Lithuanians in Chicago

Lithuanians in Chicago

Lithuanians in Chicago are a prominent group within the windy city whose presence goes back over a hundred years. Today Chicago possesses the largest Lithuanian community outside Lithuania,Čikagos aidas. [ The Lithuanian Market] . Retrieved on 2008-09-04] who have dubbed the city as Little Lithuania, and many Lithuanian-Americans refer to it as the second capital of Lithuania. Lithuanian-Americans from Chicago have had a significant impact on politics in both the United States and Lithuania.


Lithuanians have been documented as arriving in the US since 1918, when Lithuania re-established its independence from Imperial Russia. Although this is the first official record, Lithuanians began arriving at least two decades earlier; however, they were listed as Russian citizens. This is compounded by the fact that, prior to Lithuanian independence, most if not all official documents were written in Russian, Polish or German. Thousands of Lithuanians have since moved to Chicago, providing a good source of labor for the growing city. The Lithuanian community in Chicago was most famously immortalized by Upton Sinclair in his 1906 novel about the treatment of workers in the Chicago stock yards, "The Jungle", whose story revolves around telling the life of a Lithuanian immigrant named Jurgis Rudkus.


The first and most prominent Lithuanian enclave in Chicago was "Lithuanian Downtown" which was located along Halsted street in Bridgeport and founded by Lithuanians who settled nearby their Old World neighbors, the Poles, who were located in a Polish Patch in the vicinity of St. Mary of Perpetual Help. [] It was here that the Lithuanian church of Saint George was founded as the first Lithuanian parish in the Midwest, foreshadowing the prominence Bridgeport would play as one of the key centers of Lithuanian activity through the United States. [] A large number of the early buildings of this district were built by the first prominent Lithuanian community leader, Antanas Olsauskas (pronounced Ole-shau-skus), circa 1910. [] Centered on Thirty-third and Halsted, Bridgeport was Chicago's leading Lithuanian neighborhood from the 1890s through the 1950s. Although the numbers of Lithuanians in the area began to fall off in the 1950s, one of Lithuanian Chicago's longtime institutions Healthy Food Restaurant still remains on Halsted near Thirty-second street. []

Although Lithuanians initially settled in areas adjacent to the ethnic group most familiar from their European homeland, the Poles, a pattern consistent with most other immigrant groups in Chicago, the Lithuanian community today is found all over Chicagoland. There have been a number of Chicago neighborhoods in which Lithuanian immigrants have clustered during the 20th century, including Bridgeport, Brighton Park, Marquette Park, and the Back of the Yards. The most recent wave of immigrants has settled in the Chicago suburbs of Lemont, Darien and Woodridge.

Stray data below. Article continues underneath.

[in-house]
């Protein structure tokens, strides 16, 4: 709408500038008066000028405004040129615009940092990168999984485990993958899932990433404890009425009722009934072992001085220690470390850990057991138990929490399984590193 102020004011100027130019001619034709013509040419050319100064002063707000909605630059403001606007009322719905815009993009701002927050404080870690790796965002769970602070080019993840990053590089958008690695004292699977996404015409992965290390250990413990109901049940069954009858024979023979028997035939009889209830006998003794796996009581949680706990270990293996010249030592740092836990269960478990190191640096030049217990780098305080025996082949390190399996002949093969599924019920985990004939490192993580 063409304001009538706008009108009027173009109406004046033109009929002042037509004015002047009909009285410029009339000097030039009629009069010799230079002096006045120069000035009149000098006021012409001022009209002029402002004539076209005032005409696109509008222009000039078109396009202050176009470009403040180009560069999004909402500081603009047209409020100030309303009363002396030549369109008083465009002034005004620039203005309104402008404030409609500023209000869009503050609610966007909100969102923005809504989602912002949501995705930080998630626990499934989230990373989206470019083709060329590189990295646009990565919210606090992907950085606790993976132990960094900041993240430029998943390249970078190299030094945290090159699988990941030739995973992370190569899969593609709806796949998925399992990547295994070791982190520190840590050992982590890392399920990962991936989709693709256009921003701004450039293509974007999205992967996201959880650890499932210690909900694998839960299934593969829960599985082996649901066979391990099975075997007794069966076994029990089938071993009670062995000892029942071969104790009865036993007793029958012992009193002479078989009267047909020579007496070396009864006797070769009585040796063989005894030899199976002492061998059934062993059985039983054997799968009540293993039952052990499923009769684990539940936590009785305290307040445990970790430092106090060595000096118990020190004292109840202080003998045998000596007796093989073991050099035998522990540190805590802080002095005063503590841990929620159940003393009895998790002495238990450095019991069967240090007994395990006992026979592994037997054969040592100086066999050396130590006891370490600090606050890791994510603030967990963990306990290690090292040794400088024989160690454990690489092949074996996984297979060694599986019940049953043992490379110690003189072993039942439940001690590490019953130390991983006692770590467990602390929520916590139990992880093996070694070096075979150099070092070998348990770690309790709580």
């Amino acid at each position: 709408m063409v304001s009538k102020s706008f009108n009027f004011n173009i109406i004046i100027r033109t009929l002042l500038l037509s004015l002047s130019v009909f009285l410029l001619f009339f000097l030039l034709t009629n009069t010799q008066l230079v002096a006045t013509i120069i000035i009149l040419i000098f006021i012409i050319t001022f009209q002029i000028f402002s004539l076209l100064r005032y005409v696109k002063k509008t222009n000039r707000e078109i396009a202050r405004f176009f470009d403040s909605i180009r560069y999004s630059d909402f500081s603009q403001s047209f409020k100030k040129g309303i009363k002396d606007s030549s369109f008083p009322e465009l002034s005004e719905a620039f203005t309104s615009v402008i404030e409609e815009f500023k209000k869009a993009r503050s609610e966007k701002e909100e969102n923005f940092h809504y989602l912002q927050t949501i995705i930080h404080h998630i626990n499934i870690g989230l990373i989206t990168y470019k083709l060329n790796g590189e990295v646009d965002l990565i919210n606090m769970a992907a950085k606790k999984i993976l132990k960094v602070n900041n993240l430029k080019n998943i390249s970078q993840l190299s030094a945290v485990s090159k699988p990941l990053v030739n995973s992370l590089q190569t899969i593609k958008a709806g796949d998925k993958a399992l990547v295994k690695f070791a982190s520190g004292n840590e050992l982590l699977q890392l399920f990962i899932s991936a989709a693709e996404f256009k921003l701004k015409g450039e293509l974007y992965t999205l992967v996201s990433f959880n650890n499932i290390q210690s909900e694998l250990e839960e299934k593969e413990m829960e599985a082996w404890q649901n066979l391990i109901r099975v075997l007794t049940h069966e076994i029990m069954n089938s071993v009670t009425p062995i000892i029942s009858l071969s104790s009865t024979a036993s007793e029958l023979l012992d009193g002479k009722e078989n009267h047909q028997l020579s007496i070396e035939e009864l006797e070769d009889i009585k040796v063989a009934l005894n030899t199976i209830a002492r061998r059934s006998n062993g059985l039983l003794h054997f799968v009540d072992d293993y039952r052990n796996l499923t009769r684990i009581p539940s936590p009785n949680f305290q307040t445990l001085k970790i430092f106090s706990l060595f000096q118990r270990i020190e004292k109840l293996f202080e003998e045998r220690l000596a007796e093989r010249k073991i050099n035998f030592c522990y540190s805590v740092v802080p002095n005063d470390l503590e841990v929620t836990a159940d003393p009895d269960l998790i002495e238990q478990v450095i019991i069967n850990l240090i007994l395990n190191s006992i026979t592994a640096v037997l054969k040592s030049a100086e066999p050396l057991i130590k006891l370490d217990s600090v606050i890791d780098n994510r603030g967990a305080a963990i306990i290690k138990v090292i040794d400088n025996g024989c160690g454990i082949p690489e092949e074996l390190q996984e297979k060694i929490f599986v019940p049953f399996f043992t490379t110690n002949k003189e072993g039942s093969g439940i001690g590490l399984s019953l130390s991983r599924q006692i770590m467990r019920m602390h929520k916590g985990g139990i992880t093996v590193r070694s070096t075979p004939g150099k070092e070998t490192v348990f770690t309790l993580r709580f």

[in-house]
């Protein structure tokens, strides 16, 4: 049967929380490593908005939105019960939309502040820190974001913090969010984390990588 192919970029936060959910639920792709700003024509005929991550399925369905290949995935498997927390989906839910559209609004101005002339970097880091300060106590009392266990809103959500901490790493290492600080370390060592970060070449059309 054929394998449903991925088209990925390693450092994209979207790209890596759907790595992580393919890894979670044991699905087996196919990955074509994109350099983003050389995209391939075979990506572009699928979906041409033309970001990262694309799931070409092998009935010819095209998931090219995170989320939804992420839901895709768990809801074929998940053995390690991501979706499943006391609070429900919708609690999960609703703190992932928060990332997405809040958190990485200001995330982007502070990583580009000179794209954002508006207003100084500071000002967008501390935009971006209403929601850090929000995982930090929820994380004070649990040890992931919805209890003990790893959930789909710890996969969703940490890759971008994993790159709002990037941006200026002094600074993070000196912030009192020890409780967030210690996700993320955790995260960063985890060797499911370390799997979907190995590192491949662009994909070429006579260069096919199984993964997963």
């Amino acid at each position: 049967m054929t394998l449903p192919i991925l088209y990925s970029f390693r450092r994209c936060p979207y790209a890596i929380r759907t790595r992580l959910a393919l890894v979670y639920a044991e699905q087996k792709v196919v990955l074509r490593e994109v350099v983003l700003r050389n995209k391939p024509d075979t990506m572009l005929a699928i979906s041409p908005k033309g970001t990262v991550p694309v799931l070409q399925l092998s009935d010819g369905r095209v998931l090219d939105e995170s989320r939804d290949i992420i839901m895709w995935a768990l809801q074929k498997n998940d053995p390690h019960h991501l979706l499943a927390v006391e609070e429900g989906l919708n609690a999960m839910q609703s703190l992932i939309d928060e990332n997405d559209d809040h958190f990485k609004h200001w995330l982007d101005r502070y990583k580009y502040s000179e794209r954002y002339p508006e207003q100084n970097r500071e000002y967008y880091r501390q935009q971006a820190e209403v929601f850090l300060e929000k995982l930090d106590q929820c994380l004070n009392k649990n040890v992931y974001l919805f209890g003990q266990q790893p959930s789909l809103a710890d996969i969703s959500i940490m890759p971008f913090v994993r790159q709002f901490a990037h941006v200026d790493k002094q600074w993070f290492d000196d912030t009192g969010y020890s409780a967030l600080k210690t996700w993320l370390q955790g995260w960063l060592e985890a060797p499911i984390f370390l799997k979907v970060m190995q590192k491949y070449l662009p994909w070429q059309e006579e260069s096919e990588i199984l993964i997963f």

Today "Little Lithuania" is the center of Lithuanian culture in North America. It houses the only museum about Lithuanians in the Western Hemisphere, the Balzekas Museum of Lithuanian Culture, which provides a wealth of information about Lithuania and Lithuanian culture. Little Lithuania has a number of Lithuanian restaurants, bookstores, and other shops. The current president of Lithuania, Valdas Adamkus, is a former resident of the Chicago area as well. Chicago is home to the Consulate General of the Republic of Lithuania, and the city's large Lithuanian-American community maintains close ties to what is affectionately called the Motherland. Chicago's Lithuanian heritage is visible in the cityscape through its Lithuanian-named streets such as Lituanica Avenue and Lithuanian Plaza Court as well as an Art Deco monument in Marquette Park commemorating pilots Stasys Girėnas and Steponas Darius who died tragically in the crash of the Lituanica in 1933.

A number of the most architecturally significant churches of the Archdiocese of Chicago were built as national parishes by Lithuanian immigrants such as Holy Cross, Providence of God, and Nativity B.V.M., which is dedicated to our Our Lady of Šiluva or the now demolished St. George's in Bridgeport. Opulently decorated with a proclivity towards Renaissance and Baroque ornamentation, Lithuanian churches were designed in the spirit of the architecture of the Polish-Lithuanian Commonwealth's heyday. Like Chicago's Polish Cathedral's, these churches were statements meant to recall an era when the Grand Duchy of Lithuania spanned from the Baltic to the Black Sea, having been built at a time when Lithuania was under Russian occupation and incorporating Lithuanian imagery in its decor such as the Vytis to invoke pride in Lithuanian culture.

There are many Lithuanian schools built near and in Chicago. Chicago Lithuanian Youth Center ("Čikagos Lituanistinė Mokykla"), a private school for Lithuanian immigrant children was founded in 1992. Other Lithuanian schools include Maironis in Lemont, Gediminas in Waukegan and Rasa in Naperville. There are also many Lithuanian newspapers circulating around Chicago, like "Aidas" (Echo), "Langas" (Window) and "Amerikos Lietuvis" (Lithuanian American).


External links

* [ The Balzekas Museum of Lithuanian Culture]
* [ The Consulate General of the Republic of Lithuania]

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